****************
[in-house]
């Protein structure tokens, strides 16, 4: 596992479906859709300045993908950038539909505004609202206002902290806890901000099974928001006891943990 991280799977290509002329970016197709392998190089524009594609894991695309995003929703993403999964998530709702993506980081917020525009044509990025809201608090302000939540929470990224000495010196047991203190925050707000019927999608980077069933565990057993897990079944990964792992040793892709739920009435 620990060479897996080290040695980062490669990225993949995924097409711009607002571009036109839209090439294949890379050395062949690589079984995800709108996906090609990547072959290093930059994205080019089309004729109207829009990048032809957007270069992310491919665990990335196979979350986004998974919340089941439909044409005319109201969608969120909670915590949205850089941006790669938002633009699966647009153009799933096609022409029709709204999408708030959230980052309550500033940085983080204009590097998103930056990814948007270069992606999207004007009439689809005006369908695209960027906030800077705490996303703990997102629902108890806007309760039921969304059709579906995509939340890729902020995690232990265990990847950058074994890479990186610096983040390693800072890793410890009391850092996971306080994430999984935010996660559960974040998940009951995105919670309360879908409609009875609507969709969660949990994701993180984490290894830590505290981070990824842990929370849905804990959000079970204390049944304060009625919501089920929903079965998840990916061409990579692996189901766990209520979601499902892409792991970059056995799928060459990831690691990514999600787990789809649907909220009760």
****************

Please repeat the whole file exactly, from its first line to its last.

[in-house]
């Protein structure tokens, strides 16, 4: 596992479906859709300045993908950038539909505004609202206002902290806890901000099974928001006891943990 991280799977290509002329970016197709392998190089524009594609894991695309995003929703993403999964998530709702993506980081917020525009044509990025809201608090302000939540929470990224000495010196047991203190925050707000019927999608980077069933565990057993897990079944990964792992040793892709739920009435 620990060479897996080290040695980062490669990225993949995924097409711009607002571009036109839209090439294949890379050395062949690589079984995800709108996906090609990547072959290093930059994205080019089309004729109207829009990048032809957007270069992310491919665990990335196979979350986004998974919340089941439909044409005319109201969608969120909670915590949205850089941006790669938002633009699966647009153009799933096609022409029709709204999408708030959230980052309550500033940085983080204009590097998103930056990814948007270069992606999207004007009439689809005006369908695209960027906030800077705490996303703990997102629902108890806007309760039921969304059709579906995509939340890729902020995690232990265990990847950058074994890479990186610096983040390693800072890793410890009391850092996971306080994430999984935010996660559960974040998940009951995105919670309360879908409609009875609507969709969660949990994701993180984490290894830590505290981070990824842990929370849905804990959000079970204390049944304060009625919501089920929903079965998840990916061409990579692996189901766990209520979601499902892409792991970059056995799928060459990831690691990514999600787990789809649907909220009760």